Business finance definitions and core terms

Throw in potential disruptions to supply chains that have been stretched across thousand of miles and country borders by globalization, and the opportunity for something to go wrong is, to say the least, worrisome. Financial executives, who have not done so already, should begin to develop a holistic risk management program or one that allows them to mitigate and manage risk on a broad front. Organizations who are tempted to short change their risk management efforts will find potential consequences can be severe, from a loss of competitiveness to, in the extreme, having to cease operations altogether.

Business finance definitions and core terms

Markets Economists study trade, production and consumption decisions, such as those that occur in a traditional marketplace.

Electronic trading brings together buyers and sellers through an electronic trading platform and network to create virtual market places. Microeconomics examines how entities, forming a market structureinteract within a market to create a market system.

These entities include private and public players with various classifications, typically operating under scarcity of tradable units and light government regulation. In theory, in a free market the aggregates sum of of quantity demanded by buyers and quantity supplied by sellers may reach economic equilibrium over time in reaction to price changes; in practice, various issues may prevent equilibrium, and any equilibrium reached may not necessarily be morally equitable.

For example, if the supply of healthcare services is limited by external factorsthe equilibrium price may be unaffordable for many who desire it but cannot pay for it. Various market structures exist. In perfectly competitive marketsno participants are large enough to have the market power to set the price of a homogeneous product.

In other words, every participant is a "price taker" as no participant influences the price of a product.

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In the real world, markets often experience imperfect competition. Forms include monopoly in which there is only one seller of a goodduopoly in which there are only two sellers of a goodoligopoly in which there are few sellers of a goodmonopolistic competition in which there are many sellers producing highly differentiated goodsmonopsony in which there is only one buyer of a goodand oligopsony in which there are few buyers of a good.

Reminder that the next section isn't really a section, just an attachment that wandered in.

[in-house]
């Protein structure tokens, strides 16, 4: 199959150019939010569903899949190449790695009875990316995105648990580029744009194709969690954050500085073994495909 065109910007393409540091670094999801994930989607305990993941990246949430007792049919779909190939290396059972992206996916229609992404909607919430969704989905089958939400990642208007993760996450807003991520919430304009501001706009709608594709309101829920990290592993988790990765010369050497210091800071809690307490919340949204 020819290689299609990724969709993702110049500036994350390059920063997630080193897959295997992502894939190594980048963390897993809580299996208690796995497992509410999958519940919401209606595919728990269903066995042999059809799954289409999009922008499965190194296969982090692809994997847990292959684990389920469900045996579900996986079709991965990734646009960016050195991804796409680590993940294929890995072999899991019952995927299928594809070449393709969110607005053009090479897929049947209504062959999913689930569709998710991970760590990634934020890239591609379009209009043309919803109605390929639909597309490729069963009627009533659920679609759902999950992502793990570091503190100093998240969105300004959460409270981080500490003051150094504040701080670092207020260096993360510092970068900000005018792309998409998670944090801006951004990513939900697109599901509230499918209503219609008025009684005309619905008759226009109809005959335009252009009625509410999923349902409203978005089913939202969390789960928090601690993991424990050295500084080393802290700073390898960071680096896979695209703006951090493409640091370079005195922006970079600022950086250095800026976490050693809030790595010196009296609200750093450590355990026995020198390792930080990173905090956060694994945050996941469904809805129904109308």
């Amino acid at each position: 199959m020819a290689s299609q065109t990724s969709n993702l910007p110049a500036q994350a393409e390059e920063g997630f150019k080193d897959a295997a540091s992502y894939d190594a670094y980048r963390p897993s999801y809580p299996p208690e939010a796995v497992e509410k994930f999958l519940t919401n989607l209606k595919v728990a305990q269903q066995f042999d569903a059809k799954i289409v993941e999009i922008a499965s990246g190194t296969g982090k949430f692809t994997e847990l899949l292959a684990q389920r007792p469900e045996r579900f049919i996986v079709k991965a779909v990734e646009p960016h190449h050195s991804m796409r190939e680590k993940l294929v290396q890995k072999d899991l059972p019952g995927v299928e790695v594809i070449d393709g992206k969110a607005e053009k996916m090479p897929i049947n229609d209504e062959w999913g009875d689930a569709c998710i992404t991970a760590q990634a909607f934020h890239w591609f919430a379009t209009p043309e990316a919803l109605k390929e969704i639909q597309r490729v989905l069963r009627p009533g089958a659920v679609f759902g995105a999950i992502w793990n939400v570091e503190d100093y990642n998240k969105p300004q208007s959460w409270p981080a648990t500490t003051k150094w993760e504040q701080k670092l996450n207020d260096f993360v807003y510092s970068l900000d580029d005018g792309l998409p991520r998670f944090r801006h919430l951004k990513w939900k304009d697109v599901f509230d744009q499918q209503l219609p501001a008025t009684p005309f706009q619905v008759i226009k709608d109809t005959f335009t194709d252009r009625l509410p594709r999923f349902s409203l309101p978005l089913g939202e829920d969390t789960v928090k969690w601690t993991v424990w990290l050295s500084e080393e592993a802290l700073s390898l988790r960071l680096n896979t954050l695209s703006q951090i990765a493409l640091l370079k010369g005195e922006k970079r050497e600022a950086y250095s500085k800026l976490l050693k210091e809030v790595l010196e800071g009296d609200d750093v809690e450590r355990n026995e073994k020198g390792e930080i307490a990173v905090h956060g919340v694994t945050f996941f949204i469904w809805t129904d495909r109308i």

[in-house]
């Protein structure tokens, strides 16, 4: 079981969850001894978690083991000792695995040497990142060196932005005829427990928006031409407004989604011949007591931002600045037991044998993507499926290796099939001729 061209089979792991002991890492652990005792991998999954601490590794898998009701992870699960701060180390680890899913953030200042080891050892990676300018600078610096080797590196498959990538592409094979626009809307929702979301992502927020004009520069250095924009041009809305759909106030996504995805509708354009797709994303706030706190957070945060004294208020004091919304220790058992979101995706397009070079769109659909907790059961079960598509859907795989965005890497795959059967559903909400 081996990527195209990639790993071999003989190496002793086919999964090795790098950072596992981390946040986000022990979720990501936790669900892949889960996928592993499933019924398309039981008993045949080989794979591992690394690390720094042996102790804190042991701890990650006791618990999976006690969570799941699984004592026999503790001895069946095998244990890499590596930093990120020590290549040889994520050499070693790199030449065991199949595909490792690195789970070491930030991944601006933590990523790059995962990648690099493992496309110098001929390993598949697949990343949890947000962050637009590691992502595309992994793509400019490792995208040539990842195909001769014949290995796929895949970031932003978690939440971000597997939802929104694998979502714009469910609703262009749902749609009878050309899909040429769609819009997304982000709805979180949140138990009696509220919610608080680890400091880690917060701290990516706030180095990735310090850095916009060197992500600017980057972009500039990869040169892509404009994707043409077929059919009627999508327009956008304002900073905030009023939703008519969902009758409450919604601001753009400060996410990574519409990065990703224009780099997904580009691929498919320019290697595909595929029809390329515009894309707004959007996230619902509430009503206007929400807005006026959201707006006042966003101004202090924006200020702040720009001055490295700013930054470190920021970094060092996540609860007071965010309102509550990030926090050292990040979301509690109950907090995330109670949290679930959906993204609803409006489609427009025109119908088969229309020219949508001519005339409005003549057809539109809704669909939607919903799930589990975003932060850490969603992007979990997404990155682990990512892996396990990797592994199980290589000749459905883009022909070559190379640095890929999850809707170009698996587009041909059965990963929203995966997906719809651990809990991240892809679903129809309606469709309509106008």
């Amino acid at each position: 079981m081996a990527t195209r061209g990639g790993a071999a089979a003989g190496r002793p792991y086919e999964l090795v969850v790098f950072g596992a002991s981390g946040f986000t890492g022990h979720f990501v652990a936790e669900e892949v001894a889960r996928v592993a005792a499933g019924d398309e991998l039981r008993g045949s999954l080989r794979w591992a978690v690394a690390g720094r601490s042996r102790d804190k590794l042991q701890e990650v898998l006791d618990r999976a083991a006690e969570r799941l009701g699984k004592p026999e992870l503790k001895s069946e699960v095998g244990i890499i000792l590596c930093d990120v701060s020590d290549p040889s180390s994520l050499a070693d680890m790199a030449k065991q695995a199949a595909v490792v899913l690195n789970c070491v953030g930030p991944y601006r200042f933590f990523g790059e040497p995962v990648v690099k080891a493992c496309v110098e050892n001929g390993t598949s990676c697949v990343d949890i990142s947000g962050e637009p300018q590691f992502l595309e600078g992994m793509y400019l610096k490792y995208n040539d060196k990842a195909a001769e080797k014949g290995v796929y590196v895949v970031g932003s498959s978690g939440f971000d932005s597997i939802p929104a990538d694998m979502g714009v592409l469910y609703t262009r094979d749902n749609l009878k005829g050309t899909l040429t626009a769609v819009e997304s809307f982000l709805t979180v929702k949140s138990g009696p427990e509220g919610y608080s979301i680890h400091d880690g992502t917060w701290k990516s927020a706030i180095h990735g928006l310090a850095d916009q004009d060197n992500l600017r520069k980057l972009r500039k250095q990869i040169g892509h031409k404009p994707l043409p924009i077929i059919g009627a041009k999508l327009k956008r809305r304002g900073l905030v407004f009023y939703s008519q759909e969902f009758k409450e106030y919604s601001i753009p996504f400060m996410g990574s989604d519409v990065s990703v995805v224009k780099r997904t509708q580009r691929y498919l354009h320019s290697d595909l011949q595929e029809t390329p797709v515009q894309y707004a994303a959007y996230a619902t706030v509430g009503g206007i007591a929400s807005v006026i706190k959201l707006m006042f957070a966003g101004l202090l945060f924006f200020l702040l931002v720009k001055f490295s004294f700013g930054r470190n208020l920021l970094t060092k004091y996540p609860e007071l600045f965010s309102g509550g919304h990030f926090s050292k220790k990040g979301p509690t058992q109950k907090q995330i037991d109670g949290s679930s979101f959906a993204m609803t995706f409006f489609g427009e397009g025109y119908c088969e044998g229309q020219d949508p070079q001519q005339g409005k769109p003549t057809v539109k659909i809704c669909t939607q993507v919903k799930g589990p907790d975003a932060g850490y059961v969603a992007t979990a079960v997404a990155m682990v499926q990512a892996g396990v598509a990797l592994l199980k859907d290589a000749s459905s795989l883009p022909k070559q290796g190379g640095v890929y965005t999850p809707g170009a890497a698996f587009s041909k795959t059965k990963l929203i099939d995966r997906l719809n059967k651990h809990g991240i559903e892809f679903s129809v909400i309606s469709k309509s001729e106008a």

Unlike perfect competition, imperfect competition invariably means market power is unequally distributed. Firms under imperfect competition have the potential to be "price makers", which means that, by holding a disproportionately high share of market power, they can influence the prices of their products.

Microeconomics studies individual markets by simplifying the economic system by assuming that activity in the market being analysed does not affect other markets. This method of analysis is known as partial-equilibrium analysis supply and demand. This method aggregates the sum of all activity in only one market.

General-equilibrium theory studies various markets and their behaviour. It aggregates the sum of all activity across all markets.

This method studies both changes in markets and their interactions leading towards equilibrium. Production theory basicsOpportunity costEconomic efficiencyand Production—possibility frontier In microeconomics, production is the conversion of inputs into outputs.

It is an economic process that uses inputs to create a commodity or a service for exchange or direct use. Production is a flow and thus a rate of output per period of time. Distinctions include such production alternatives as for consumption food, haircuts, etc.

Business finance definitions and core terms

Opportunity cost is the economic cost of production: Choices must be made between desirable yet mutually exclusive actions. It has been described as expressing "the basic relationship between scarcity and choice ". Part of the cost of making pretzels is that neither the flour nor the morning are available any longer, for use in some other way.